But Rachel Wexelbaum, a Wikipedia editor who promotes LGBTQ+ contributions on the platform, says that demographic homogeneity still acts as a barrier for women and LGBTQ+ folk who want to join the conversation on contentious pages. “While we might be able to add new content about our own community interests, when we try to edit or add something to a popular page, we are often met with aggression from existing editors,” she says. “It begins with an argument in the talk pages, but then it can quickly become flat out rudeness. Sometimes it even turns into harassment and abuse.”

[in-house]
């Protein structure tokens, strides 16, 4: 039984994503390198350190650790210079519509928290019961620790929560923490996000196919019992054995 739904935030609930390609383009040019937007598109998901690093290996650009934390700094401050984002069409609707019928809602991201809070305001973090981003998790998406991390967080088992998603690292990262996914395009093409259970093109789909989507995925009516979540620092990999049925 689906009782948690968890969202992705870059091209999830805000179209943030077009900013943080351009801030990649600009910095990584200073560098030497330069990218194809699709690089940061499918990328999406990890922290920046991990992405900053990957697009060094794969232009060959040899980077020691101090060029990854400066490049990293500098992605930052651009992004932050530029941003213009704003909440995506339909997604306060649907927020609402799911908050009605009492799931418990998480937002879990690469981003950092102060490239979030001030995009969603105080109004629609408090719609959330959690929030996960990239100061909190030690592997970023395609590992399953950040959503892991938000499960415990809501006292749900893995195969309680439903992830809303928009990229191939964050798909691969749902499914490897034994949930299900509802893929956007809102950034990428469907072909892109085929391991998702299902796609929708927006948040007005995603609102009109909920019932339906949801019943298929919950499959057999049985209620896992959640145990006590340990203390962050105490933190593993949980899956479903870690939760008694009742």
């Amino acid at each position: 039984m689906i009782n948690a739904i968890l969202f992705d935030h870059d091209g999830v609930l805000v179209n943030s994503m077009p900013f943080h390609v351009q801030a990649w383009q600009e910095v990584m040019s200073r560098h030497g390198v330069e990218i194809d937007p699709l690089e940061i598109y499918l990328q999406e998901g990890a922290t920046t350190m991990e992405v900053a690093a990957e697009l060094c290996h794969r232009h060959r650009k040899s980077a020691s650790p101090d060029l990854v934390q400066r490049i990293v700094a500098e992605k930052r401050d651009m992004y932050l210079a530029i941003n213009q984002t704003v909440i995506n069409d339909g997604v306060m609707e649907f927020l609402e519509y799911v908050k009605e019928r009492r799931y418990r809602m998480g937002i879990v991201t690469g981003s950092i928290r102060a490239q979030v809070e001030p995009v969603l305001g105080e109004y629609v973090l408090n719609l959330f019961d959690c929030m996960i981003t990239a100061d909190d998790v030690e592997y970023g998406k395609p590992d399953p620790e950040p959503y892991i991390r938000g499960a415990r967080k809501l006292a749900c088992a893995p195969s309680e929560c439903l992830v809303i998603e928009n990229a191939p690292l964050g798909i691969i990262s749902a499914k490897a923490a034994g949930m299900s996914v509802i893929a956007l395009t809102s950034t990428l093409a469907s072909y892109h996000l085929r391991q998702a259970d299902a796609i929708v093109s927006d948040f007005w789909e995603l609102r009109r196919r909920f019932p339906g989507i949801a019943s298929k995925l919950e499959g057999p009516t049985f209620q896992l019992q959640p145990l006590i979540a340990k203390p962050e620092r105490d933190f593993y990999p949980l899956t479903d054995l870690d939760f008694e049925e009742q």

Thanks for noting this issue. A recent New York Times article that Rachel Wexelbaum and I (a black trans Wikipedia editor) were both featured in discussed the issue of harassment in more depth:
Wikipedia Isn't Officially a Social Network. But the Harassment Can Get Ugly.
In Wikipedia's 18 years of existence, it has become a fixture in our lives: It ascends to the top of Google's search…
I had previously shared details of my own experience in that regard here: